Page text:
Biased survey questions are set up in a way that either lead the respondent intentionally down a path to a certain answer, or are phrased in a manner that can be confusing to them, leading to unclear responses.
Whilst it’s rarer these days to find organizations intentionally trying to skew results (largely because customers are more aware of unethical practices and companies will be quickly called out for it) it’s still common for companies to have survey bias simply because they don’t have the right skills and experience to put together a good quality survey.
When this results in biased survey questions it can actually be very dangerous for the company too. They’ll jump to the wrong conclusions, take incorrect actions and take away the wrong insights from the responses. You’ll want to avoid biased survey questions at all costs, it’s vital that all feedback you get is impartial and honest.
There are different types of biased survey questions and each one can have different consequences for your business, whether you’ve made the survey biased intentionally or not. Below we’ve run through five different types of biased survey questions to avoid, some examples explaining why they’re bad and some of the consequences you’ll face if you ever used them.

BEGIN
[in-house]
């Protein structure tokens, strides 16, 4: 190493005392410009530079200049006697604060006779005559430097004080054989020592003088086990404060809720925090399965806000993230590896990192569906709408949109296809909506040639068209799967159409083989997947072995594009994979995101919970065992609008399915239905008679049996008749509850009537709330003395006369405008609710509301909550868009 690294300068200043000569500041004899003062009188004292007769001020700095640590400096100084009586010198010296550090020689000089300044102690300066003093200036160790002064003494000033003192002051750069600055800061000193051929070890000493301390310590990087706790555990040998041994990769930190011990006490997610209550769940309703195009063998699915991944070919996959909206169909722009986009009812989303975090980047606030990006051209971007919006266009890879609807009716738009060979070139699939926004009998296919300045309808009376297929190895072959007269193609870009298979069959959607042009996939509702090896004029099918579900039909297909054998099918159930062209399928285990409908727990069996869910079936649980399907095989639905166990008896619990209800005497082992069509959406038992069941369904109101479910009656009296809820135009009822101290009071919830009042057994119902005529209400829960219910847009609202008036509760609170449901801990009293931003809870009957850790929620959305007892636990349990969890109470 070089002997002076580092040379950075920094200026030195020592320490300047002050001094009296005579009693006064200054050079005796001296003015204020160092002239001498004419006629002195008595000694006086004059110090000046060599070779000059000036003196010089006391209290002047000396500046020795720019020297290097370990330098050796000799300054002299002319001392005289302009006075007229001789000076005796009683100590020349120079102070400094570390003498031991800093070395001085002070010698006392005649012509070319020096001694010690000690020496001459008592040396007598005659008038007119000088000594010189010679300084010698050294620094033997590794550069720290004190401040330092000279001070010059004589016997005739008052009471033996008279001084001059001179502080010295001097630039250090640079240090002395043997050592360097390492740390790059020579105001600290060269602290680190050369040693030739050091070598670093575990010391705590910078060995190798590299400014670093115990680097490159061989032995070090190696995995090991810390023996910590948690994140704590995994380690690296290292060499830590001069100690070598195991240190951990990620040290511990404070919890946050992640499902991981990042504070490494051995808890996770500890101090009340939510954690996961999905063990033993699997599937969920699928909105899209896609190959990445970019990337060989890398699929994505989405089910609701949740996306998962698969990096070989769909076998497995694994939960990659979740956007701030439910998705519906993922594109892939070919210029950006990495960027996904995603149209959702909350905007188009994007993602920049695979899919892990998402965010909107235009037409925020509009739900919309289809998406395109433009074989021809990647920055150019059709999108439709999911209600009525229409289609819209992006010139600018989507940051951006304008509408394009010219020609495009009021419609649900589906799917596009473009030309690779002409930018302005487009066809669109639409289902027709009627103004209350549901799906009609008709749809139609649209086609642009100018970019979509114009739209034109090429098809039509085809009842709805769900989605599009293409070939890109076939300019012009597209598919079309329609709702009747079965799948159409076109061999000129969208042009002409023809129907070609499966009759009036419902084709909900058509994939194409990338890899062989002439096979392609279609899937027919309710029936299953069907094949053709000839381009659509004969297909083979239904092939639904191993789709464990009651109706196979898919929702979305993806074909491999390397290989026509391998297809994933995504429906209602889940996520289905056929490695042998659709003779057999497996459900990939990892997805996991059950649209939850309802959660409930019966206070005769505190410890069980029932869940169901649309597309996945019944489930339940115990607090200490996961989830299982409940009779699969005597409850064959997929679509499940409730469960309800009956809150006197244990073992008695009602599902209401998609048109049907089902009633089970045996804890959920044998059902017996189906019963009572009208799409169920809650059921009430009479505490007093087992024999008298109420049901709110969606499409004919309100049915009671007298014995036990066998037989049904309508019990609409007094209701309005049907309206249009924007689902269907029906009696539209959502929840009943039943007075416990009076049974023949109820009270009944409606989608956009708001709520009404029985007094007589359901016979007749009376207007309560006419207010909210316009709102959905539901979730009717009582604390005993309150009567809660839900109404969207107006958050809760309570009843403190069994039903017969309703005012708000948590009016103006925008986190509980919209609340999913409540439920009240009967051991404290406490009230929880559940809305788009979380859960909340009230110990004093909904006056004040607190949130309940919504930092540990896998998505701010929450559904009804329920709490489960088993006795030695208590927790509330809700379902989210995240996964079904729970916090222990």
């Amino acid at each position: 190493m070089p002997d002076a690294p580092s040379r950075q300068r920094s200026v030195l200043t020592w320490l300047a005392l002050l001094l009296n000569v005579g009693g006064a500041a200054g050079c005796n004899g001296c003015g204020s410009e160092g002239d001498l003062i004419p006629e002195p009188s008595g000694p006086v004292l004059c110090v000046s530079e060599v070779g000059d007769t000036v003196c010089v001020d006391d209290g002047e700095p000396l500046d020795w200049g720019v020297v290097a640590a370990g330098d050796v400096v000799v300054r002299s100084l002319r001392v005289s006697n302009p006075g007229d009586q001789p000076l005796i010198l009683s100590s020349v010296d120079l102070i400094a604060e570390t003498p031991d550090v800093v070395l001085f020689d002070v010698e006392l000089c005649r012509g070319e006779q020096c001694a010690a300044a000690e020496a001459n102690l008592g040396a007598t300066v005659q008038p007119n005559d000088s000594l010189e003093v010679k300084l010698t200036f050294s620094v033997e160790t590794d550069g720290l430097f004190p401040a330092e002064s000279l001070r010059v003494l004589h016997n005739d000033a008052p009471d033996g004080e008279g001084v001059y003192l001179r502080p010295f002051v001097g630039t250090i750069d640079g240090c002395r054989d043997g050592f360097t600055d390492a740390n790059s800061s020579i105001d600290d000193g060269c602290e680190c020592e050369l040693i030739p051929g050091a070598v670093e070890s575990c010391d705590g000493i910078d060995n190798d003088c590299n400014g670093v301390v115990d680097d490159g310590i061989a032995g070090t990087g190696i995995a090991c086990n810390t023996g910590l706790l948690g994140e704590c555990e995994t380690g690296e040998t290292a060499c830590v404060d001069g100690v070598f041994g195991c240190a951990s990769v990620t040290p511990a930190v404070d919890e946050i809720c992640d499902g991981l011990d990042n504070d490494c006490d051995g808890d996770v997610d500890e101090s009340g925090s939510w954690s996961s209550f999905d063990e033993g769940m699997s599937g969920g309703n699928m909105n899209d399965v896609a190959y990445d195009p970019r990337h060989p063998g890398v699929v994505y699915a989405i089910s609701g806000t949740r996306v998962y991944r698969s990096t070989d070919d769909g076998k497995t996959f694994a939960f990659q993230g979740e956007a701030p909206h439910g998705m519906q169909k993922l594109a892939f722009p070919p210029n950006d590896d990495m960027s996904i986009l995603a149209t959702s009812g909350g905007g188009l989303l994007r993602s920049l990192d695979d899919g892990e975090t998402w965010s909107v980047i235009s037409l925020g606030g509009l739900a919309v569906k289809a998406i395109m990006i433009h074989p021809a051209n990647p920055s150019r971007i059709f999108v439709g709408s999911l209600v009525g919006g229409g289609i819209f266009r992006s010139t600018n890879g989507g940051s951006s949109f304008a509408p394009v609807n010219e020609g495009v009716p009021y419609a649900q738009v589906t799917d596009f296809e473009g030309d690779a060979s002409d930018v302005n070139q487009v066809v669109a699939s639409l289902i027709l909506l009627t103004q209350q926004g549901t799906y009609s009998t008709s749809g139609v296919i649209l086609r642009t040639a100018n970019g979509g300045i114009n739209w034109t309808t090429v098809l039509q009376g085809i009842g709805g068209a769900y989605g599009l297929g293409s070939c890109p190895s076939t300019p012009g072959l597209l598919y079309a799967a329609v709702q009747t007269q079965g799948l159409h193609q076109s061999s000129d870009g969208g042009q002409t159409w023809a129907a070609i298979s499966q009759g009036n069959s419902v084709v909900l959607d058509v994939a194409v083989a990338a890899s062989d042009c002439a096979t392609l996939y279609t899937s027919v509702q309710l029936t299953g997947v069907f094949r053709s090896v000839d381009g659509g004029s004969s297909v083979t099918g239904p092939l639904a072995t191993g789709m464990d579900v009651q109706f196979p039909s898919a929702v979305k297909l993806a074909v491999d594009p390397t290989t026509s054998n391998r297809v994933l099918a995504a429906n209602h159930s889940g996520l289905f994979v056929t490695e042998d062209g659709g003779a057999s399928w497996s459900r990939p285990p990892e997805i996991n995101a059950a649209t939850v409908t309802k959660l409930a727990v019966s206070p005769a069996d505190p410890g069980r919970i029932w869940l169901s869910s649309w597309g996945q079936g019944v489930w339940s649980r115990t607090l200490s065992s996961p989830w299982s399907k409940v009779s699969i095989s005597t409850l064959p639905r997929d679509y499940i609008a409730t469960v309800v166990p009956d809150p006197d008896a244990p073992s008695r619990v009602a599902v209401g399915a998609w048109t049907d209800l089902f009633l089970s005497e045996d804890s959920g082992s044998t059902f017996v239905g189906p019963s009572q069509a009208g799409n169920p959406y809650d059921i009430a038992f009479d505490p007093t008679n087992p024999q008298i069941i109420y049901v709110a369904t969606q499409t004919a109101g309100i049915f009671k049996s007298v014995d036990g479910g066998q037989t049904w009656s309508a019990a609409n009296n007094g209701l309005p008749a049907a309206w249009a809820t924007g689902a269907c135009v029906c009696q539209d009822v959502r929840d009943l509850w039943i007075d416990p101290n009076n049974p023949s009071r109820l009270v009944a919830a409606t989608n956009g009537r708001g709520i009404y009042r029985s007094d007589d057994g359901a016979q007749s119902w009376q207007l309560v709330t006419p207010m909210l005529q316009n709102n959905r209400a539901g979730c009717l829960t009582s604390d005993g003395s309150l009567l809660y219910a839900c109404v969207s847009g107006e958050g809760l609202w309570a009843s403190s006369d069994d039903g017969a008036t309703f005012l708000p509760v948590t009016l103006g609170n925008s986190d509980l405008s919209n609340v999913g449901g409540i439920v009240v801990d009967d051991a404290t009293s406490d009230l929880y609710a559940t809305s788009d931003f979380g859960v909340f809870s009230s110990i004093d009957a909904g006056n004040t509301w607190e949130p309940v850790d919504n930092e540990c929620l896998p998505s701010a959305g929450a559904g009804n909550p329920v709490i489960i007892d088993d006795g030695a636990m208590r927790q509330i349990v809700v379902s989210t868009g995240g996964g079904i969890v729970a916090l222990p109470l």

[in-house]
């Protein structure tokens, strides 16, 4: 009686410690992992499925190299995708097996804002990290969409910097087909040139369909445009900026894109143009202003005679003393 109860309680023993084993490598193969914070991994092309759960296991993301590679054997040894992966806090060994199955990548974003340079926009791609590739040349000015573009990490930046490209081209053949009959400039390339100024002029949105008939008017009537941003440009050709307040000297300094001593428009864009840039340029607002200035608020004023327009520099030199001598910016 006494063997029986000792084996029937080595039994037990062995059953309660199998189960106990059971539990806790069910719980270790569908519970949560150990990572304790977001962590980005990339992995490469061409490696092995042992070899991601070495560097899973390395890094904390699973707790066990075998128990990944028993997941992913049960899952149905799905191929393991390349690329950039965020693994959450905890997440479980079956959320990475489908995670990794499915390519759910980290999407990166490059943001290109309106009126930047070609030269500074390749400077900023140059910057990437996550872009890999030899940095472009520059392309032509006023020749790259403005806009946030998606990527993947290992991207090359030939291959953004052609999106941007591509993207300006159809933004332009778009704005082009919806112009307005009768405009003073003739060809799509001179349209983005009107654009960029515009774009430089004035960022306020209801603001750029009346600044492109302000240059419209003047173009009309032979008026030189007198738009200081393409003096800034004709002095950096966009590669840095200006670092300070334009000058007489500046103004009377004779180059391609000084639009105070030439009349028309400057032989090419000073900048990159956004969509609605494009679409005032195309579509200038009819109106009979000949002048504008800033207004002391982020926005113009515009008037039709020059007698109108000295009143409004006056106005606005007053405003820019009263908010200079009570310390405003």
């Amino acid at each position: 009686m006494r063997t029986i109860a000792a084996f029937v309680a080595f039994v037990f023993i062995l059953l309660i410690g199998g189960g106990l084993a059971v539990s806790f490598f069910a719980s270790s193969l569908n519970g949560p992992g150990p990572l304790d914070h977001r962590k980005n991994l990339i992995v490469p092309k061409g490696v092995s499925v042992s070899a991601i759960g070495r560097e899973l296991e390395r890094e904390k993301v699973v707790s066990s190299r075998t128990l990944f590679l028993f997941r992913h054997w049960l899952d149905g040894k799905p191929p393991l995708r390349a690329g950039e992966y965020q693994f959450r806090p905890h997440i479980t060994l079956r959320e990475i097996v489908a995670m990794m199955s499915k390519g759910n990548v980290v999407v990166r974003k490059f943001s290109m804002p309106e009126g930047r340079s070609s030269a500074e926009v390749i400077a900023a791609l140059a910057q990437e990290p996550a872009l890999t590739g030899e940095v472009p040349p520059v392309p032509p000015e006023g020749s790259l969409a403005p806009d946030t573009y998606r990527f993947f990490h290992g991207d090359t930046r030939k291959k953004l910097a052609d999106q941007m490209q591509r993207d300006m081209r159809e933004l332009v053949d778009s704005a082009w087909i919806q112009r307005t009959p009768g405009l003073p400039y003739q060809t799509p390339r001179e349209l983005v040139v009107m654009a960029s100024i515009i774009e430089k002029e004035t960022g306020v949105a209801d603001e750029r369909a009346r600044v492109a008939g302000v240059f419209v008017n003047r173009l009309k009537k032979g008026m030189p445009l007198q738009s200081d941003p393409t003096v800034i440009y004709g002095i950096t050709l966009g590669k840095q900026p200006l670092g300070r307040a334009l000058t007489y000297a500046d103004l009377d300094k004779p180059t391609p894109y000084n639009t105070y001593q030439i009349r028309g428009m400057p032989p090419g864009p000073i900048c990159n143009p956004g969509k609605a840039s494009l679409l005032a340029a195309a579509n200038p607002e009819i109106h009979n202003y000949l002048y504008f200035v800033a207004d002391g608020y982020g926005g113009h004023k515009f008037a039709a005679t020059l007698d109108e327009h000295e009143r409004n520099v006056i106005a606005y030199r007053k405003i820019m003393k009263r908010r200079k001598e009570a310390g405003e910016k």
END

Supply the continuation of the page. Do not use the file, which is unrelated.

1. Leading questions
Leading questions are the most obvious examples of bias to spot, they make it very clear that there is a “correct” answer the question is leading you towards. These will always result in false information as the respondent was never given the option for an honest response to begin with.
“How amazing was your experience with our customer service team?”
You can see this question is set up in a way that you’ve assumed already you thought the customer service team was amazing, you’ve left no room for another answer. The customer is now obliged to rate the customer service team on a scale of how amazing they were.
“What problems did you have with the launch of this new product?”
Again, this question assumes that there was something wrong in the first place and will have the customer looking for problems in their answer.
“Would you be worried if we discontinued this product line?”
This example is using emotional language to lead a customer, rather than making assumptions as the first two questions. It suggests to the respondent that they should be worried, simply because the emotional language is in there.
Consequences of leading questions
- Your survey responses will be significantly skewed
- You won’t gain any new results or insights